#MeToo and a Bathing Suit
I love beauty pageants. Always have, always will. I've always appreciated the message that smart women can be beautiful too (and vice versa). So while I was awaiting my Texas bar results back in 2009, I decided to enter my first beauty pageant to keep me busy. Clueless, I ended making top 15 and was hooked on the experience and camaraderie with the ladies I now consider my (pageant) sisters. I've now competed ten times in the Mrs. Texas America pageant and I've already signed up to compete next year despite a disappointing finish this year.
I recently watched the Miss USA pageant and the young lady who won seemed really spectacular... smart, beautiful, down to Earth. She's got two degrees from Texas Christian University and is working towards becoming a child life specialist. Then there it was on Twitter... a Dallas Morning News article compiled by Breaking News Editor Matt Pearson about the young lady who moments earlier had won the crown.
TCU grad who worked for Dallas Cowboys wins Miss USA, a pageant that paired 'MeToo' moments, bikini contest
You see what the Dallas News did there, right? The suggested that a bikini contest is at odds with a movement about female empowerment. How can these young women have the nerve to speak on the #MeToo movement while wearing bikinis? Seems pretty patriarchal to me. Let's talk about this.
The "Me Too" movement gained traction this year as women in the entertainment industries and beyond began talking about sexual harassment and sexual assault. What happened on those notorious Hollywood casting couches was no longer staying on those couches. Everyone seems to have had a #MeToo story. I thought the Miss USA competition provided a great platform to give women a voice on the issue. But for some reason, the fact that the women did so while competing in a pageant with a *GASP* bikini competition cheapens the message. Wasn't part of the #MeToo movement about giving women their voices back? Aren't women supposed to be able to be sexy and fit without having someone tell them they need to cover up? For these reasons, I think the Miss America Organization got this one wrong.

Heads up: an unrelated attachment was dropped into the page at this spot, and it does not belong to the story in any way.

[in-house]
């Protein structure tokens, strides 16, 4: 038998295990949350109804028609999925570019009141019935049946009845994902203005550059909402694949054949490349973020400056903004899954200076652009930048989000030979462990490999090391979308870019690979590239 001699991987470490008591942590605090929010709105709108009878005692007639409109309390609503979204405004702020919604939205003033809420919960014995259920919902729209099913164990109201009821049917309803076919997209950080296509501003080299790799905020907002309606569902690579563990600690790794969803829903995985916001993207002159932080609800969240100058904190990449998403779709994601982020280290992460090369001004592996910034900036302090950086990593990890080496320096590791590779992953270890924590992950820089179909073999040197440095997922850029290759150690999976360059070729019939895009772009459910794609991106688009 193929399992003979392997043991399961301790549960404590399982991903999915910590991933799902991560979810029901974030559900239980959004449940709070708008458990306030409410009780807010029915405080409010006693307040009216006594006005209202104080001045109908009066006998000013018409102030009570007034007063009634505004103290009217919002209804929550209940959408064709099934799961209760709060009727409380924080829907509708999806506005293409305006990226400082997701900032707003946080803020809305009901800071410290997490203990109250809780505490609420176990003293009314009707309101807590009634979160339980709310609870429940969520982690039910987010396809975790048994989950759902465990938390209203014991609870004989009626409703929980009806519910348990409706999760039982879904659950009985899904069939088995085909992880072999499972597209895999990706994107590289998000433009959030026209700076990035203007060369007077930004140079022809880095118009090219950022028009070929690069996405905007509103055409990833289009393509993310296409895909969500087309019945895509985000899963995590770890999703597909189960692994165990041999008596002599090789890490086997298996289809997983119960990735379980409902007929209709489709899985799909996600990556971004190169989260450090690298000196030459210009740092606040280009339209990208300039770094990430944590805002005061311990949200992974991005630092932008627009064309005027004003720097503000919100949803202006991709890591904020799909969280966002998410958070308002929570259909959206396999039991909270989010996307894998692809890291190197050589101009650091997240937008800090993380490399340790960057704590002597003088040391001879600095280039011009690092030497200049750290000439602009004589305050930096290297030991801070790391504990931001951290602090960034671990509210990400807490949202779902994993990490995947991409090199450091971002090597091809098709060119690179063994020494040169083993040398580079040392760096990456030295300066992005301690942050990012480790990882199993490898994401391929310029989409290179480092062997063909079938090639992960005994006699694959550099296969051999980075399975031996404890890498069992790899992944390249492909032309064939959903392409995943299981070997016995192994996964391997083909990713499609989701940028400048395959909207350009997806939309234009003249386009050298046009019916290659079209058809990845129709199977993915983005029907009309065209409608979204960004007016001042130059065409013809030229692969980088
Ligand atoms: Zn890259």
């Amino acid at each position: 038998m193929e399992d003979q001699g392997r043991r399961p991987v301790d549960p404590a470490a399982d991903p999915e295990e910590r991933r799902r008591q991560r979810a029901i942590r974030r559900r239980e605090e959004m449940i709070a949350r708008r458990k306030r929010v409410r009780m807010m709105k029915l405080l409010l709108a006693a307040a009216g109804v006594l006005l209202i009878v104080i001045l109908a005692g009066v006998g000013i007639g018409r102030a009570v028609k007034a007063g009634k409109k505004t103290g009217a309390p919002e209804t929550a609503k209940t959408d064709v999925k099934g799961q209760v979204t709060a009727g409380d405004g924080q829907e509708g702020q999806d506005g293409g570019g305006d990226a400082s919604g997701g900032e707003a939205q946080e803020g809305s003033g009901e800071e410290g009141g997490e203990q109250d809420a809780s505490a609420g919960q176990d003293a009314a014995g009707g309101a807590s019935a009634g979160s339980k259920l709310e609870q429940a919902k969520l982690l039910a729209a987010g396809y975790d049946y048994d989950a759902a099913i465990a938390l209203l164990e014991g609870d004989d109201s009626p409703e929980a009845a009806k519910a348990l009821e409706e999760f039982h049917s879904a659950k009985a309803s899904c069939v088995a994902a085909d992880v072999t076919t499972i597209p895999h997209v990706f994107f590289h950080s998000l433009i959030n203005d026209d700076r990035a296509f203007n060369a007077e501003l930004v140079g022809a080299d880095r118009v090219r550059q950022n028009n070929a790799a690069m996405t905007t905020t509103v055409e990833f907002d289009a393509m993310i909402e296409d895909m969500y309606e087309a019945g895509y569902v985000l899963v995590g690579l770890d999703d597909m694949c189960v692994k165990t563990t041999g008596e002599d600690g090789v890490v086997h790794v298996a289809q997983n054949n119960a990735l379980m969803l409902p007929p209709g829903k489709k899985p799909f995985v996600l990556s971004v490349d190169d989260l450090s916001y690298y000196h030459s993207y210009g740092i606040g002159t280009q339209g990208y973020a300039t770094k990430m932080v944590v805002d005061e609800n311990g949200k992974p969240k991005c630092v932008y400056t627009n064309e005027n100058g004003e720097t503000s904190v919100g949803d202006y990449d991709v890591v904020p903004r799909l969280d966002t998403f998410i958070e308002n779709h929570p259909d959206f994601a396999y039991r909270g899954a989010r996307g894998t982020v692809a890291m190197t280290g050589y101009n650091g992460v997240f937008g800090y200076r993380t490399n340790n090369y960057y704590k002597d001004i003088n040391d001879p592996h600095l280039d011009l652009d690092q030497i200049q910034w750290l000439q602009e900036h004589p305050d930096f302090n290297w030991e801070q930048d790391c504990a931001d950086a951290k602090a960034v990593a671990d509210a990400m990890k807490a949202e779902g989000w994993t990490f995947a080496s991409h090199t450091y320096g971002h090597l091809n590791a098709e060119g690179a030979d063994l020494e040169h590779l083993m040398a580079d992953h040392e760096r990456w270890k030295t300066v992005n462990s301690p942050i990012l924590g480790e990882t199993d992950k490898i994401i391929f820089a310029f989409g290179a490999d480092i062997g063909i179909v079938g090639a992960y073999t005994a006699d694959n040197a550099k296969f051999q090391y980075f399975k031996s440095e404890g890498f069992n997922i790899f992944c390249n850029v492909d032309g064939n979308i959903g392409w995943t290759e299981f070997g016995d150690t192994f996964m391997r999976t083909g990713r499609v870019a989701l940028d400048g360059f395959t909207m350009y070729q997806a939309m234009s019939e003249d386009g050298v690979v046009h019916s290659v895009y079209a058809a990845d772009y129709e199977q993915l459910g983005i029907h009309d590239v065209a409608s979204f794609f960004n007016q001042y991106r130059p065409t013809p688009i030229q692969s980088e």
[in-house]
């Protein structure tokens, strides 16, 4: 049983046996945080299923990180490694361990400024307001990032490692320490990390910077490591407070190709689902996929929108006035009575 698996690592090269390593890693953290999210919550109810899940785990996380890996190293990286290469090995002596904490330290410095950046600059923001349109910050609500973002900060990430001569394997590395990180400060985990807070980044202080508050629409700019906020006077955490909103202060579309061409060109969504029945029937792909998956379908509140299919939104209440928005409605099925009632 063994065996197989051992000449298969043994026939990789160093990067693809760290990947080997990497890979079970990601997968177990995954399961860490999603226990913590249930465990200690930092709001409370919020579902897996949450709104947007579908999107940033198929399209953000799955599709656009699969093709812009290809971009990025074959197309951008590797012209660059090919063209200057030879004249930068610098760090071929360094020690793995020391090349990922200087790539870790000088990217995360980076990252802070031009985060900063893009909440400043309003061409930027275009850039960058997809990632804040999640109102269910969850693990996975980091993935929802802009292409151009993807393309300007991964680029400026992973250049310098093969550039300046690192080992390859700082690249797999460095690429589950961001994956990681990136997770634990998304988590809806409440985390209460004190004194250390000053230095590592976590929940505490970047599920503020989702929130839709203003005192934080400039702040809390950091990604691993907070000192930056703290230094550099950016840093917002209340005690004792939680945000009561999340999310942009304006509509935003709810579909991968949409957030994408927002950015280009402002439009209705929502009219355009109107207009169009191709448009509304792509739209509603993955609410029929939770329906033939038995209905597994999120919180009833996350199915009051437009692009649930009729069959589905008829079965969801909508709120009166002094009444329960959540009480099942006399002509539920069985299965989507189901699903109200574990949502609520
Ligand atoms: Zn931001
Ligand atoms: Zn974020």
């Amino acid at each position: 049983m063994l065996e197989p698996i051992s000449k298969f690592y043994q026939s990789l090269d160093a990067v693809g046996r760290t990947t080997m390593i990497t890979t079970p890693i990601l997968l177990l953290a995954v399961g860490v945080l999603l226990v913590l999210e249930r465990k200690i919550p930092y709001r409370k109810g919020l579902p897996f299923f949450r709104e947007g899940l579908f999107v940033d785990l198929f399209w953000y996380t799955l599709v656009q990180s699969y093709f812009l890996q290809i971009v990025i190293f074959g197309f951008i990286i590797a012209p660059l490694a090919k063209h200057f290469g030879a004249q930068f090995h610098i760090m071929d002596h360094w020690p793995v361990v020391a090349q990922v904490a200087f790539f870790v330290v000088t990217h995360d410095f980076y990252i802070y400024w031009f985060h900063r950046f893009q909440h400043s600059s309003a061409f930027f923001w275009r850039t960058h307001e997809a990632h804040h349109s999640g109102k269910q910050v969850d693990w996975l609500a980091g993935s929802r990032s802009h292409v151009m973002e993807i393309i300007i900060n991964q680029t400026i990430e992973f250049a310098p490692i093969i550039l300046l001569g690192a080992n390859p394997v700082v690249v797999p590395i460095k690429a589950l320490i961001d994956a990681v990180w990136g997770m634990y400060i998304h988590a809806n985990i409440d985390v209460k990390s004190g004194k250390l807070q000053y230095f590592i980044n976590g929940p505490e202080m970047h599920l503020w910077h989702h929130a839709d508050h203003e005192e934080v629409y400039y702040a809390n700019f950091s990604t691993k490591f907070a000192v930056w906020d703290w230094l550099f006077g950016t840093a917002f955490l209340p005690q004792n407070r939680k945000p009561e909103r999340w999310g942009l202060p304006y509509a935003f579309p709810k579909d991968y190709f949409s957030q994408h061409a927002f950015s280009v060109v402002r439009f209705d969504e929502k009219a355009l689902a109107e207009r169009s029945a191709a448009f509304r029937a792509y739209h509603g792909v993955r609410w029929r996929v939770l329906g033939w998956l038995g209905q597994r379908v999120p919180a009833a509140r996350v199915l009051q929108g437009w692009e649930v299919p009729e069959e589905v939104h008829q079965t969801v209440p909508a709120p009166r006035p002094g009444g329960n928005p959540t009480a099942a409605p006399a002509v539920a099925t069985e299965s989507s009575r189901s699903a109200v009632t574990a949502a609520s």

The Miss America Organization (MAO) announced it's making changes. A few months ago, there was a shake up at the MAO after it was revealed that board members were making disparaging comments about the contestants. Former Fox News personality and Miss USA Gretchen Carlson vowing to make changes. First up.... those bikinis have got to go. Apparently they will no longer be required in this era of "female empowerment and gender equality."
For years, the MAO has thrived on the message that it isn't a beauty pageant... it's a scholarship competition. While yes, they've given out millions of dollars in scholarship funds, contestants earn those scholarships through being their best person. They compete(d) in evening gown, swimsuit, talent and interview. But Carlson has now said, "We are not going to judge you on your outer appearance," any longer. No kidding? Does that mean sexual harassment and assault are magically going to stop? The obvious answer is no. And telling women they shouldn't compete in swimsuit because it's not in their best interest is very Handsmaids-y. Praise be.
In this day and age of body confidence we've gotten to a place where we can celebrate who we are, curves and all. If women choose to compete because they feel empowered working it in a bikini, shouldn't they be allowed to? Can you imagine someone (a man or woman) telling super model and bad ass Ashley Graham that she should cover up a bit because her image doesn't jive with the #MeToo movement? Please. The #MeToo movement is about empowerment... so who are we to tell women how they should or shouldn't choose to do so?
Personally, I'm not in love with the swimsuit portion of pageants. If I could pinpoint a reason why I haven't won, it's all of the things you can see when I'm in a swimsuit. It's the cellulite on my legs, the little pooch on my tummy from when I had a c-section, it's my boobs that aren't as perky as they used to be, or maybe the stretch marks from puberty that expanded when I made two human beings. But If there's anything I've learned competing in pageants, it's learning to love me for me, perceived flaws and all. It's being able to walk on the stage in a swimsuit and with my head held high showing my daughter that I am empowered. It's knowing my own #MeToo stories... and knowing that I can be sexy and smart and all of that while strutting around in a bathing suit.